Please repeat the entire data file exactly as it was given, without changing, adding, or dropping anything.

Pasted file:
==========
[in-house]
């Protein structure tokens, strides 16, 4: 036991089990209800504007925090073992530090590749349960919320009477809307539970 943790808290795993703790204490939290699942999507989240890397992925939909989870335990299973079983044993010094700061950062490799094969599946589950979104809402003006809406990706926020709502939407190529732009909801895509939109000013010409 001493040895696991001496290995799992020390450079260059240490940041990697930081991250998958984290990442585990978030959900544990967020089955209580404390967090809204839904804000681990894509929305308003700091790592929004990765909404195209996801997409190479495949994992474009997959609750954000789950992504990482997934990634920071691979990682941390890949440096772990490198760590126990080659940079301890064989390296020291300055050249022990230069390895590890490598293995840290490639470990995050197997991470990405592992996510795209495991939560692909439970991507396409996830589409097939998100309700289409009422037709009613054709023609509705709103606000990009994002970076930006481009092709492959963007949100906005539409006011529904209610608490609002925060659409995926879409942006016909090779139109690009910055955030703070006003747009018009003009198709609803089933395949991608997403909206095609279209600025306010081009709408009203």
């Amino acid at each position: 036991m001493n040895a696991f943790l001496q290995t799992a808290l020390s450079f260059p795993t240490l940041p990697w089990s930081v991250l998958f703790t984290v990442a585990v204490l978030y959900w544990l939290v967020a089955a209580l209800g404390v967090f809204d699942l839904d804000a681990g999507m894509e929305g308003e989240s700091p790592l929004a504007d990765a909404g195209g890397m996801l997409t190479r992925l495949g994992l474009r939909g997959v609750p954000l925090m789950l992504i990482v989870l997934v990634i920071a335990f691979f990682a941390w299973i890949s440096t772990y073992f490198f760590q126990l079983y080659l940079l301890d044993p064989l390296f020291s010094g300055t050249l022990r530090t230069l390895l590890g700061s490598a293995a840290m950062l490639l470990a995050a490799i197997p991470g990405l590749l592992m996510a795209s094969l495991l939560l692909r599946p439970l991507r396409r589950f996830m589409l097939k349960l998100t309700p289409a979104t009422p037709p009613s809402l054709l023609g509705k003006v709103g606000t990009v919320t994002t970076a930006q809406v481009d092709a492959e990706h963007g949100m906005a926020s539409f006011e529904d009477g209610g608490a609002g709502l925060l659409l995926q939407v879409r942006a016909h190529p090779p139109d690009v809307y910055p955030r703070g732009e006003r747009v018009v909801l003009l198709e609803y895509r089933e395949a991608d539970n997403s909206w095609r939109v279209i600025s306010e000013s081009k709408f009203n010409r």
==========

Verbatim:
[in-house]
């Protein structure tokens, strides 16, 4: 036991089990209800504007925090073992530090590749349960919320009477809307539970 943790808290795993703790204490939290699942999507989240890397992925939909989870335990299973079983044993010094700061950062490799094969599946589950979104809402003006809406990706926020709502939407190529732009909801895509939109000013010409 001493040895696991001496290995799992020390450079260059240490940041990697930081991250998958984290990442585990978030959900544990967020089955209580404390967090809204839904804000681990894509929305308003700091790592929004990765909404195209996801997409190479495949994992474009997959609750954000789950992504990482997934990634920071691979990682941390890949440096772990490198760590126990080659940079301890064989390296020291300055050249022990230069390895590890490598293995840290490639470990995050197997991470990405592992996510795209495991939560692909439970991507396409996830589409097939998100309700289409009422037709009613054709023609509705709103606000990009994002970076930006481009092709492959963007949100906005539409006011529904209610608490609002925060659409995926879409942006016909090779139109690009910055955030703070006003747009018009003009198709609803089933395949991608997403909206095609279209600025306010081009709408009203």
């Amino acid at each position: 036991m001493n040895a696991f943790l001496q290995t799992a808290l020390s450079f260059p795993t240490l940041p990697w089990s930081v991250l998958f703790t984290v990442a585990v204490l978030y959900w544990l939290v967020a089955a209580l209800g404390v967090f809204d699942l839904d804000a681990g999507m894509e929305g308003e989240s700091p790592l929004a504007d990765a909404g195209g890397m996801l997409t190479r992925l495949g994992l474009r939909g997959v609750p954000l925090m789950l992504i990482v989870l997934v990634i920071a335990f691979f990682a941390w299973i890949s440096t772990y073992f490198f760590q126990l079983y080659l940079l301890d044993p064989l390296f020291s010094g300055t050249l022990r530090t230069l390895l590890g700061s490598a293995a840290m950062l490639l470990a995050a490799i197997p991470g990405l590749l592992m996510a795209s094969l495991l939560l692909r599946p439970l991507r396409r589950f996830m589409l097939k349960l998100t309700p289409a979104t009422p037709p009613s809402l054709l023609g509705k003006v709103g606000t990009v919320t994002t970076a930006q809406v481009d092709a492959e990706h963007g949100m906005a926020s539409f006011e529904d009477g209610g608490a609002g709502l925060l659409l995926q939407v879409r942006a016909h190529p090779p139109d690009v809307y910055p955030r703070g732009e006003r747009v018009v909801l003009l198709e609803y895509r089933e395949a991608d539970n997403s909206w095609r939109v279209i600025s306010e000013s081009k709408f009203n010409r």